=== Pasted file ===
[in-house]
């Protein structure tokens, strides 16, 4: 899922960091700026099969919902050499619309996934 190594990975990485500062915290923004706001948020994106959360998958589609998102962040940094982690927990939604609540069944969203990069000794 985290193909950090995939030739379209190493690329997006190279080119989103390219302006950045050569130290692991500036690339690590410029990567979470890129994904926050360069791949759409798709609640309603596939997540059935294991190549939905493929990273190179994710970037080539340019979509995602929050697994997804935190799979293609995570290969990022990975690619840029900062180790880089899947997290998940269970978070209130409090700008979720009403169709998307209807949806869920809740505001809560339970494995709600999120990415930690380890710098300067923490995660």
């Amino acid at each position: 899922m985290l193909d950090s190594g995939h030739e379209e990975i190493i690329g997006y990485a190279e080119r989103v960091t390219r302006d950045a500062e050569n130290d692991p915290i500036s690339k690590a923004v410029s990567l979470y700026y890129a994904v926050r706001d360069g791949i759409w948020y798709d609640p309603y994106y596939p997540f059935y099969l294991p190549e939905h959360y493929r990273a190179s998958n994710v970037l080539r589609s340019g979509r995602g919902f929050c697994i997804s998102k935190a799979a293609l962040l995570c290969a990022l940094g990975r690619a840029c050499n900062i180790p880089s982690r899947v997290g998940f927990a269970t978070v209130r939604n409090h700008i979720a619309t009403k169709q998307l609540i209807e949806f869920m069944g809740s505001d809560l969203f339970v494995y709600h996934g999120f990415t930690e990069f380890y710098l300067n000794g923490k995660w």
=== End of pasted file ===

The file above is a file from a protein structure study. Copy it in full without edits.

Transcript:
[in-house]
């Protein structure tokens, strides 16, 4: 899922960091700026099969919902050499619309996934 190594990975990485500062915290923004706001948020994106959360998958589609998102962040940094982690927990939604609540069944969203990069000794 985290193909950090995939030739379209190493690329997006190279080119989103390219302006950045050569130290692991500036690339690590410029990567979470890129994904926050360069791949759409798709609640309603596939997540059935294991190549939905493929990273190179994710970037080539340019979509995602929050697994997804935190799979293609995570290969990022990975690619840029900062180790880089899947997290998940269970978070209130409090700008979720009403169709998307209807949806869920809740505001809560339970494995709600999120990415930690380890710098300067923490995660």
């Amino acid at each position: 899922m985290l193909d950090s190594g995939h030739e379209e990975i190493i690329g997006y990485a190279e080119r989103v960091t390219r302006d950045a500062e050569n130290d692991p915290i500036s690339k690590a923004v410029s990567l979470y700026y890129a994904v926050r706001d360069g791949i759409w948020y798709d609640p309603y994106y596939p997540f059935y099969l294991p190549e939905h959360y493929r990273a190179s998958n994710v970037l080539r589609s340019g979509r995602g919902f929050c697994i997804s998102k935190a799979a293609l962040l995570c290969a990022l940094g990975r690619a840029c050499n900062i180790p880089s982690r899947v997290g998940f927990a269970t978070v209130r939604n409090h700008i979720a619309t009403k169709q998307l609540i209807e949806f869920m069944g809740s505001d809560l969203f339970v494995y709600h996934g999120f990415t930690e990069f380890y710098l300067n000794g923490k995660w």